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ARS Nursery in Mexico Plays Key Role in Cotton Breeding

ARS Nursery in Mexico Plays Key Role in Cotton Breeding

Posted: Monday, January 11, 2010 8:01 pm

There may not be a birthday cake, but this year’s 60th anniversary of the Agricultural Research Service (ARS) Cotton Winter Nursery (CWN) in Tecoman, Mexico, is a milestone worth celebrating.

The CWN is the site for about two dozen government, university and private scientific research projects each year and an essential tool for ARS scientists working to enhance the nation’s $3.8 billion cotton crop.

The nursery’s years of service make it one of the longest running cooperative facilities of its kind. Later this year, Mexican and U.S. scientists plan to discuss the CWN’s future operations at an annual conference in nearby Manzanillo, Mexico.

Since its inception, the CWN has been operated jointly by ARS, the National Cotton Council of America, and the Mexican Institute of Forestry, Agriculture and Livestock Research, Mexico’s ARS equivalent. A committee of government, academic and industry scientists serves as advisors.

Cotton seeds stay viable for only about 10 years, so each year the curator of the ARS Cotton Germplasm Collection in College Station, Texas, sends between 700 and 1,000 cotton accessions to the CWN to produce new seeds. Each plant represents a storehouse of unique genetic material that could prove useful for increasing yields, improving fiber quality and controlling future pests and pathogens.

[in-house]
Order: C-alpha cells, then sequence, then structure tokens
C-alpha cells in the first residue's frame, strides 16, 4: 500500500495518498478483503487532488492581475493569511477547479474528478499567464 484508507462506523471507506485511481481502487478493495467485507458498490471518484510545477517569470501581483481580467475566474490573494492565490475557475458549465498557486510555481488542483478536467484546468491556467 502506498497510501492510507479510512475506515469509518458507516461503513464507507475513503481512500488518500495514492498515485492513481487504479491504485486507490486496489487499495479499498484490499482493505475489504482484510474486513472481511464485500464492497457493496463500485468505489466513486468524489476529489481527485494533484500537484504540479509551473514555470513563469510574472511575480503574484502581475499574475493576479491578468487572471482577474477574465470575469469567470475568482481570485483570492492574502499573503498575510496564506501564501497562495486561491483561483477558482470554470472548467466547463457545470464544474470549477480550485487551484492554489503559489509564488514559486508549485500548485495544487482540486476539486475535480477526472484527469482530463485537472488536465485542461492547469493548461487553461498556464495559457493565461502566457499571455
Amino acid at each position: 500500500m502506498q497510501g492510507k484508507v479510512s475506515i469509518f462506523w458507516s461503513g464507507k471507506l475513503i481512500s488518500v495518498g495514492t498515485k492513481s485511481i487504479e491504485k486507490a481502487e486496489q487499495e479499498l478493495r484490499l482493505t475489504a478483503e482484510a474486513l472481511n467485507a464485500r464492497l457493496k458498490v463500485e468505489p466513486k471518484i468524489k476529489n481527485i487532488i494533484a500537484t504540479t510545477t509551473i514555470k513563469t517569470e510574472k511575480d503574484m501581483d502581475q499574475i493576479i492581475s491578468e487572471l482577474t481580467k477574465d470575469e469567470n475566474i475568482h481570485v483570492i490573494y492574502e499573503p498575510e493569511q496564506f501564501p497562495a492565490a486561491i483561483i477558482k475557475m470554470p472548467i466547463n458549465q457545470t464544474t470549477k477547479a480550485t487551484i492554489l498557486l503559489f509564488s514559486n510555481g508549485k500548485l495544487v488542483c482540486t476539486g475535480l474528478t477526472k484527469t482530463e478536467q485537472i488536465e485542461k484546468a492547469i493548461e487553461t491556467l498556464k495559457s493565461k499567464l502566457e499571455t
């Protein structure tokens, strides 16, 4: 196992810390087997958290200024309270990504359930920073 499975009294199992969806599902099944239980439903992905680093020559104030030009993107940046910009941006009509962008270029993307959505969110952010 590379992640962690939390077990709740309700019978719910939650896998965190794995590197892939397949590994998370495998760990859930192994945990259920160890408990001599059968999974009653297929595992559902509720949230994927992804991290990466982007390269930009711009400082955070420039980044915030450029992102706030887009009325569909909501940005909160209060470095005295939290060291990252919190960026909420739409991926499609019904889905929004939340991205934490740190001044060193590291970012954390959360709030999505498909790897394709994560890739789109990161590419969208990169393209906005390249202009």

Cotton is particularly susceptible to insects, pathogens and environmental extremes and together they can make it a challenge to produce plants with the right combination of long, strong fibers that are uniform in length.

There also has been stagnation in cotton yields in recent years. Many experts attribute that stagnation to the crop’s narrow genetic base, but less than 1 percent of the plant’s genetic base has been explored. The nursery’s tropical location provides a setting for that exploration by ensuring a habitat for many wild collected varieties and shortening the time required to study and develop new varieties by allowing researchers to raise two generations of cotton each year.   

Read more about this and other ARS collections in the January 2010 issue of Agricultural Research magazine, available online at:

ARS is the principal intramural scientific research agency of the U.S. Department of Agriculture.

Posted 1.11.10

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